Multiple myeloma is a type of cancer characterized by an abnormality in the body’s plasma cells. When these antibody-producing white blood cells become abnormal and continue reproducing in an abnormal way, it leads to severe immune system impairment. Kidney and bone problems are also common side effects of multiple myeloma.
The exact cause of multiple myeloma is unknown. However, there has been enough research into increased rates of the condition among Veterans exposed to Agent Orange that the diagnosis qualifies for a presumptive service connection. Receiving the presumptive service connection can aid in your request for VA disability benefits since you won’t need to show evidence linking your condition to your military service.
Receiving a Presumptive Service Connection
Veterans are entitled to a presumptive service connection for multiple myeloma if they served in Vietnam between January 9, 1962, and May 7, 1975. This includes boots-on-the-ground Veterans, Veterans with service aboard a ship that operated in the inland waterways of Vietnam or made visits ashore, and Blue Water Navy Veterans.
Veterans who served in or near the Korean demilitarized zone (DMZ) are eligible for a presumptive service connection if they served between September 1, 1967, and August 31, 1971.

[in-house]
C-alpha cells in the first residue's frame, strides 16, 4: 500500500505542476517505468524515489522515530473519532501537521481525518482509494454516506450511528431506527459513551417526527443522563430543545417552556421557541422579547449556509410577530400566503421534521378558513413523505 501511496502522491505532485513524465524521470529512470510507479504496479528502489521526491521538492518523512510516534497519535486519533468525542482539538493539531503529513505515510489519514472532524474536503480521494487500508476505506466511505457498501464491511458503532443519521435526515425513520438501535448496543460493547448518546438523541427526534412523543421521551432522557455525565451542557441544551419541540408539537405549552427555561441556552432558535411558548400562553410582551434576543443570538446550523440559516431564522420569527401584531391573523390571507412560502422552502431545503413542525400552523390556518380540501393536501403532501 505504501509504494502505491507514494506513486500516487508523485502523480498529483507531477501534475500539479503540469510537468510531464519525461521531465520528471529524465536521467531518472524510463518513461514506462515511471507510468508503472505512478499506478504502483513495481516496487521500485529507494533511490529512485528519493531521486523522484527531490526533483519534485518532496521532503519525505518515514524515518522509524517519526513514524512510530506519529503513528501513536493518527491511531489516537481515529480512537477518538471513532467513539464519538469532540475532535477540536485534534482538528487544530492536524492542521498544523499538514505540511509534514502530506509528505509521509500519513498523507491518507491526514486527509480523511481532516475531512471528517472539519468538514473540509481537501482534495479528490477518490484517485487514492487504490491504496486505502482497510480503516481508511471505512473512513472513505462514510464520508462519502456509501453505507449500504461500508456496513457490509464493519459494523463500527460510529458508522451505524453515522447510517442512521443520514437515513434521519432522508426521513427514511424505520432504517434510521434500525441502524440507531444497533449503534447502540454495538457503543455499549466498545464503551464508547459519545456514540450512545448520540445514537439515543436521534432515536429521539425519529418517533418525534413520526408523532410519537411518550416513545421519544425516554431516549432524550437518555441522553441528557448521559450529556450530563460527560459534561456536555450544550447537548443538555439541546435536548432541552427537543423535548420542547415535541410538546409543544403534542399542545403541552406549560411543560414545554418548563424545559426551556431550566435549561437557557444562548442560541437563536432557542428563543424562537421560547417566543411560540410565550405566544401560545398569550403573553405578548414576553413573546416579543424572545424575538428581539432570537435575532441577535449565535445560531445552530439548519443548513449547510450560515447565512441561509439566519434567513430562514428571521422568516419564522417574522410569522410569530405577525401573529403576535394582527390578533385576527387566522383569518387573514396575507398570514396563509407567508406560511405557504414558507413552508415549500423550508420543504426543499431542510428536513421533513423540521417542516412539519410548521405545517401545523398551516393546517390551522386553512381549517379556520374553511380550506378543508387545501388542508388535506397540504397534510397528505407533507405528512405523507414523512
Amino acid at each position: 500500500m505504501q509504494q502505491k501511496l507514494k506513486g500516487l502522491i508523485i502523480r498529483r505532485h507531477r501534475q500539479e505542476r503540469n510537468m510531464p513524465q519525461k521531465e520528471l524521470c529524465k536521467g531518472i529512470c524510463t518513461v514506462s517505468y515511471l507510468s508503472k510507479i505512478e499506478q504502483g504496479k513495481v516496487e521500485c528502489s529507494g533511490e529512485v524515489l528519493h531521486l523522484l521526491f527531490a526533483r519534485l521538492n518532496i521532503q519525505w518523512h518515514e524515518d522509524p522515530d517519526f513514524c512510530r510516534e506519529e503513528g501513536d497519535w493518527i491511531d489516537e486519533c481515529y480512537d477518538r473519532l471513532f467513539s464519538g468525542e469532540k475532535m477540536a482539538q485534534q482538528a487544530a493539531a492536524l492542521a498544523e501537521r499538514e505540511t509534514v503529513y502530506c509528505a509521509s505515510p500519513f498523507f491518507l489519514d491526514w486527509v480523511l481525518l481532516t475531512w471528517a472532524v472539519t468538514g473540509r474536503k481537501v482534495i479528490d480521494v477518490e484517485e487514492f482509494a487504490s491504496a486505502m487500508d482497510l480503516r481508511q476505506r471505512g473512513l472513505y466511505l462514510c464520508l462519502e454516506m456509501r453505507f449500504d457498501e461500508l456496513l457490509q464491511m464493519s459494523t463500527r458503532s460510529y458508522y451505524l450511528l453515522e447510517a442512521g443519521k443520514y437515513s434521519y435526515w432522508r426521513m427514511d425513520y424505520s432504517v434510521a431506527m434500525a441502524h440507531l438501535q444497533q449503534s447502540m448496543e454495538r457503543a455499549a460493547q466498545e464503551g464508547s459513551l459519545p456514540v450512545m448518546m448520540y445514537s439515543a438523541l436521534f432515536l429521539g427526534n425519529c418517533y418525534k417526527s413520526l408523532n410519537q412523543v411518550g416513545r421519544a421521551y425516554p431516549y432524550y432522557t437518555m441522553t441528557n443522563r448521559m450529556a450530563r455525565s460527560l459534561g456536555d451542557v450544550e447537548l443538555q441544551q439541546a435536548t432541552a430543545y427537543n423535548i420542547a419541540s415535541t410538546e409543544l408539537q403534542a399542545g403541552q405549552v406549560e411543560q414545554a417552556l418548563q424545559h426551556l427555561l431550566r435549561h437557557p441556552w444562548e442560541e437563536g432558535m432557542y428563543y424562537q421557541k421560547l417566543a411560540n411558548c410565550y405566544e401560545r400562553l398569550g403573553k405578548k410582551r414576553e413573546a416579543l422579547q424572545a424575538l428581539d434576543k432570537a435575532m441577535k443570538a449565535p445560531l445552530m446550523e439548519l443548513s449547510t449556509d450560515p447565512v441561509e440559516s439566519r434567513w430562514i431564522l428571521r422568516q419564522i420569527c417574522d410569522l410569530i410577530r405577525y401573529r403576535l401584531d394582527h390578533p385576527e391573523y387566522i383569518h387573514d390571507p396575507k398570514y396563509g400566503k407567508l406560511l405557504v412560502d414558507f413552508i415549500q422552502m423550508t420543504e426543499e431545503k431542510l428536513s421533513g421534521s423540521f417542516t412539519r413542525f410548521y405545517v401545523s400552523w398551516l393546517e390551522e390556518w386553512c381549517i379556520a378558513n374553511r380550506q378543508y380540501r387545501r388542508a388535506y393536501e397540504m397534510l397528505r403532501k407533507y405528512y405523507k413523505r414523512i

Other Veterans may be eligible if their specific duties were related to Agent Orange. For example, Veterans who were involved in transporting, testing, or storing Agent Orange and Veterans who were assigned as a reservist to certain flight, ground, or medical crew duties at Lockbourne/Rickenbacker Air Force Base in Ohio (1969 to 1986), Westover Air Force Base in Massachusetts (1972 to 1982), or Pittsburgh International Airport in Pennsylvania (1972 to 1982) qualify for a presumptive service connection for multiple myeloma.
VA Disability Ratings for Multiple Myeloma
The VA rates multiple myeloma under 38 CFR § 4.117, Schedule of ratings – Hemic and Lymphatic Systems. Since it does not have its own diagnostic code, it is given an analogous rating based on the Veteran’s specific symptoms.
Most often, multiple myeloma is rated analogous to either Hodgkin’s disease (DC 7709) or Leukemia (DC 7703). A Veteran will qualify for a 100% rating if the cancer is active and being treated. The rating lasts until six months after the end of cancer treatment, then a lower rating is assigned based on the current symptoms.
We’re Here to Help
The office of Sean Kendall, Attorney-at-Law, is committed to helping Veterans exposed to Agent Orange receive full compensation for their service-connected disabilities. Contact our office to request a free, no-obligation consultation.